Student destinations after KS5 by institution type ............................................................. 31
Destinations after key stage 5 for state-funded mainstream schools and colleges .................. 31
Destinations for state-funded mainstream schools and colleges by type ................................ 31
Apprenticeships ....................................................................................................................... 33
Disadvantage and gender ........................................................................................................ 34
Disadvantage and ethnicity ...................................................................................................... 34
Destinations after key stage 5 for special schools ............................................................ 36
Future developments ........................................................................................................ 37
When reviewing the tables, please note that: .......................................................................... 40
Further information ........................................................................................................... 41
Official Statistics ............................................................................................................... 42
Technical information ........................................................................................................ 42
Background and context
Destination measures provide clear and comparable information on the success of schools and colleges in helping their young people continue in education, employment or apprenticeships.
Timeliness of data
There is a time lag between students completing their key stage and destination measures being published. A year has to elapse during which young people are participating in their chosen destination, and datasets have to be combined before measuring sustained participation in education, employment or apprenticeships, which causes this time lag.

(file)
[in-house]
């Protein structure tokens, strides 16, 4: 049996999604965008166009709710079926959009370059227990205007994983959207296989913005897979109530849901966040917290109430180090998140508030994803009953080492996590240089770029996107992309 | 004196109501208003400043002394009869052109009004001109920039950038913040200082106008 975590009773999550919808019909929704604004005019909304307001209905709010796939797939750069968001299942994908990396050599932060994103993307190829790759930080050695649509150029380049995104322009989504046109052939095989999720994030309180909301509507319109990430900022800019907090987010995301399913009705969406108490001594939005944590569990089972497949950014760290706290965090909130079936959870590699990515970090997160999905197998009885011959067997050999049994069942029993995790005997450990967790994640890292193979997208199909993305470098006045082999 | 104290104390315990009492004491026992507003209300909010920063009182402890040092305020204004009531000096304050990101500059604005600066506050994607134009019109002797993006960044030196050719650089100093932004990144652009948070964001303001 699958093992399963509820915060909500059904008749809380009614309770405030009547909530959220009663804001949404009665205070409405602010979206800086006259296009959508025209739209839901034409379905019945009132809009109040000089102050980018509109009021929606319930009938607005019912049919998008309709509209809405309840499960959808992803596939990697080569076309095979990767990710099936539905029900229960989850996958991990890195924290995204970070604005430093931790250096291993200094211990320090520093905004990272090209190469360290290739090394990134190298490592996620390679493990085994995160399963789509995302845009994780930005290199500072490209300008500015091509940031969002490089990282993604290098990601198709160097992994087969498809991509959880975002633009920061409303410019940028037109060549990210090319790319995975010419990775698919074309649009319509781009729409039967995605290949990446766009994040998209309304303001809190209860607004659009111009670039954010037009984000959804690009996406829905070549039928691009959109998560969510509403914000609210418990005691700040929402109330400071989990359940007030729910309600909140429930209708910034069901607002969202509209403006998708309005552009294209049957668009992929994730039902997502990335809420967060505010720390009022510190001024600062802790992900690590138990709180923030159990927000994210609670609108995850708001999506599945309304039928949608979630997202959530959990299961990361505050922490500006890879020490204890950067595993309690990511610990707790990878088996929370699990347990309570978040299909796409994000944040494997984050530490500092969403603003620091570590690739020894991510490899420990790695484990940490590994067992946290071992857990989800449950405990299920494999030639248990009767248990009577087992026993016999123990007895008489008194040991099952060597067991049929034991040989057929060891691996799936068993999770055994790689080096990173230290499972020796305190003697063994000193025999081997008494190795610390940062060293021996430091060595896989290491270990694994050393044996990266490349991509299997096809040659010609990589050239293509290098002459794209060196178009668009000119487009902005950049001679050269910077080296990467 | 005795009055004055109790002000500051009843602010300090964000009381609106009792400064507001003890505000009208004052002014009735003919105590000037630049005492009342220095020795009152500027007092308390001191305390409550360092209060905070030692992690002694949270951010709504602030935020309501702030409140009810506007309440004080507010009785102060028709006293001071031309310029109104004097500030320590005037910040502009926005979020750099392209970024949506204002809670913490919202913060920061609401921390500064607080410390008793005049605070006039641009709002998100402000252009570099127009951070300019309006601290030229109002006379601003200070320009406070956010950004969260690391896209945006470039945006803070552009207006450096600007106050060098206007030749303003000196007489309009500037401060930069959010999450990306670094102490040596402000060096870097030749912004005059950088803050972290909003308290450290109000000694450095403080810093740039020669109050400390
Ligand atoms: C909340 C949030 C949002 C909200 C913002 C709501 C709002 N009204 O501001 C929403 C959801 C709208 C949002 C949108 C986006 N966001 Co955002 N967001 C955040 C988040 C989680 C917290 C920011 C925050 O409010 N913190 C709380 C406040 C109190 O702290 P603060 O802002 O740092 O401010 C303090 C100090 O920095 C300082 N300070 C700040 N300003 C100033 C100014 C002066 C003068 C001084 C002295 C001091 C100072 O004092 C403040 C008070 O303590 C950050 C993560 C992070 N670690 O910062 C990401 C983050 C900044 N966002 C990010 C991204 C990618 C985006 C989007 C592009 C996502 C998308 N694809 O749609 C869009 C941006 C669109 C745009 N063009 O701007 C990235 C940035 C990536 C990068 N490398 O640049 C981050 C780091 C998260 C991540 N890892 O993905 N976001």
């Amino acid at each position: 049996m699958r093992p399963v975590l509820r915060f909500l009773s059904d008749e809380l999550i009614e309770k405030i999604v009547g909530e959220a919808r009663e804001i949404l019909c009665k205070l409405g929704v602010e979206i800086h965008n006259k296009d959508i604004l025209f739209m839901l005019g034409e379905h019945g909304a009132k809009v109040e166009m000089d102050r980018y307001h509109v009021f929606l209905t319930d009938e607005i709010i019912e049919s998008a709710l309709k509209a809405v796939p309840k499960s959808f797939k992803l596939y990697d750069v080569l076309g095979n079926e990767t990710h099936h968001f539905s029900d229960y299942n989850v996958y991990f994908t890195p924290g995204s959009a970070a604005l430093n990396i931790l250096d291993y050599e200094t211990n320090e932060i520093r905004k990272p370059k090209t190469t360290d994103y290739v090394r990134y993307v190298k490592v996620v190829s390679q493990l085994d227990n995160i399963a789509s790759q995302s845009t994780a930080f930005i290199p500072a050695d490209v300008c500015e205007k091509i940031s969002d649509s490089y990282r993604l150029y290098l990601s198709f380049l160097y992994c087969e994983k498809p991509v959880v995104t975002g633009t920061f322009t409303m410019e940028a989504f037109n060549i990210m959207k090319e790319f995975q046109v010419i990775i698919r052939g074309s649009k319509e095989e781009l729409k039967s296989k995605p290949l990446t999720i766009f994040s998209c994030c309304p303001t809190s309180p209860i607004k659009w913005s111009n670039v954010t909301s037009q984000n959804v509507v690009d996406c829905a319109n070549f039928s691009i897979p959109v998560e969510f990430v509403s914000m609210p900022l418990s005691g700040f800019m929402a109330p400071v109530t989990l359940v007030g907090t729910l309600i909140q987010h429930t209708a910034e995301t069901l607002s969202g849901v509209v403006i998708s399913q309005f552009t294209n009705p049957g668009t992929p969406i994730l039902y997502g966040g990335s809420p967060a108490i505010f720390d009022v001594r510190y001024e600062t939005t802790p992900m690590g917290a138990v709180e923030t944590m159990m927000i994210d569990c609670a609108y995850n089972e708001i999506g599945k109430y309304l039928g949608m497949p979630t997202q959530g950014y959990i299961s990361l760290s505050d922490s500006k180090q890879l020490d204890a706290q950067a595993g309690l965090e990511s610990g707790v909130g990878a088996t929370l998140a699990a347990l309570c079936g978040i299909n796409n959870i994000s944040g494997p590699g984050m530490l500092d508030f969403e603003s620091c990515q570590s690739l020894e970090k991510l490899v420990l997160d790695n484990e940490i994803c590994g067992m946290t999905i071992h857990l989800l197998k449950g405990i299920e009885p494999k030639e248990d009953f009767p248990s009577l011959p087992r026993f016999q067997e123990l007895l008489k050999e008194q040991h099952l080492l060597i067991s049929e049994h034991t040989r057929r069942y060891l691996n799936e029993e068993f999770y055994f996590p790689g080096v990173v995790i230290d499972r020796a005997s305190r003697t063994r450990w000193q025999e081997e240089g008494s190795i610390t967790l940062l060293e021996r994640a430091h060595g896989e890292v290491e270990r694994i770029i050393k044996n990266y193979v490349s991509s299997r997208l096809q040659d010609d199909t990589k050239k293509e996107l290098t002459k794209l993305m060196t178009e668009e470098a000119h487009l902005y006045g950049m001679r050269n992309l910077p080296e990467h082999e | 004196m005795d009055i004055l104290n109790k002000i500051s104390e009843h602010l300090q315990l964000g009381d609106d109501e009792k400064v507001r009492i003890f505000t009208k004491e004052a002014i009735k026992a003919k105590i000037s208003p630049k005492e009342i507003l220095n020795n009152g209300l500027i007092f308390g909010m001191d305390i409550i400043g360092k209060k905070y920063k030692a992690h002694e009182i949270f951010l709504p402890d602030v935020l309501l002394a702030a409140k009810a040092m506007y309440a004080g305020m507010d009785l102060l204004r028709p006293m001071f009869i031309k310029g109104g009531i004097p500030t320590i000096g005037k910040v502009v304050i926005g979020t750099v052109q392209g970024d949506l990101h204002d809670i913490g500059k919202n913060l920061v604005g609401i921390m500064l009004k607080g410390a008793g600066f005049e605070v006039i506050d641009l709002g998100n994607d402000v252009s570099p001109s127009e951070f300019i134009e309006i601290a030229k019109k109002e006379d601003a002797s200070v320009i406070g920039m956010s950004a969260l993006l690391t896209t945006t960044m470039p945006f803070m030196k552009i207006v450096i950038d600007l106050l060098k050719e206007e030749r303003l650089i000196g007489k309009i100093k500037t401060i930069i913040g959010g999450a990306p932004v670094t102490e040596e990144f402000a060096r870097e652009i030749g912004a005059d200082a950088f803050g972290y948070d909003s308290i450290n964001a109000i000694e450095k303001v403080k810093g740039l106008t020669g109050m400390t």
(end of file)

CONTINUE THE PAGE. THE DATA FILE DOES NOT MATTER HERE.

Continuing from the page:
About this release
This publication shows the percentage of young people progressing to specified destinations in 2016/17. These are young people who completed key stage 4 (KS4) and key stage 5 (KS5) in 2015/16.
• The key stage 4 measure is based on activity the year after the young person finished compulsory schooling.
• The key stage 5 measure is based on activity in the year after the young person took their A Level or other level 3 qualifications.
The data presented in this publication will be revised at institutional level in January 2019 for inclusion in performance tables. The revisions will include:
• The revision of destinations to independent mainstream and special schools obtained from additional 2017/18 awarding body data.
• The revision of employment destinations, destination not sustained and activity not captured from updated LEO data.
In this publication
• Key stage 4 national level (Excel .ods)
• Key stage 4 local authority (including characteristics) and parliamentary constituency level (Excel .ods)
• Key stage 4 institutional level (including characteristics) (Excel .ods)
• Key stage 5 national level (Excel .ods)
• Key stage 5 local authority (including characteristics) and parliamentary constituency level (Excel .ods)
• Key stage 5 institutional level (including characteristics) (Excel .ods)
• Additional and underlying data and metadata (Excel .csv)
Many tables are provided in .ods format in this publication and are directly accessible from links. This data is replicated in the additional and underlying data tables along with additional data not contained in the .ods tables. Data has been additionally released this way to ensure maximum access and transparency without adding to the complexity of the formal .ods tables. The data in the additional and underlying data table has been produced in a machine-readable format to aid analysis.
The accompanying quality and methodology document, provides information on the data sources, their coverage and quality and explains the methodology used in producing the data.
Additional experimental tables and commentary have also been included separately.
Feedback
We are confident in our new methodology but welcome feedback from users on the methodology and presentation of these statistics. Please direct all comments and queries to: [email protected]
Page 5 of 44
What are destination measures?
Destination measures show the percentage of pupils or students going to or remaining in an education
and/or employment destination in the academic year after completing their key stage 4 or key stage 5
studies. The most recent data reports on students who completed the key stage in the 2015/16 academic
year and identifies their education and/or employment destinations the following year.
After completing key stage 4 (finishing year 11, usually aged 16) 94% of pupils now stay in education,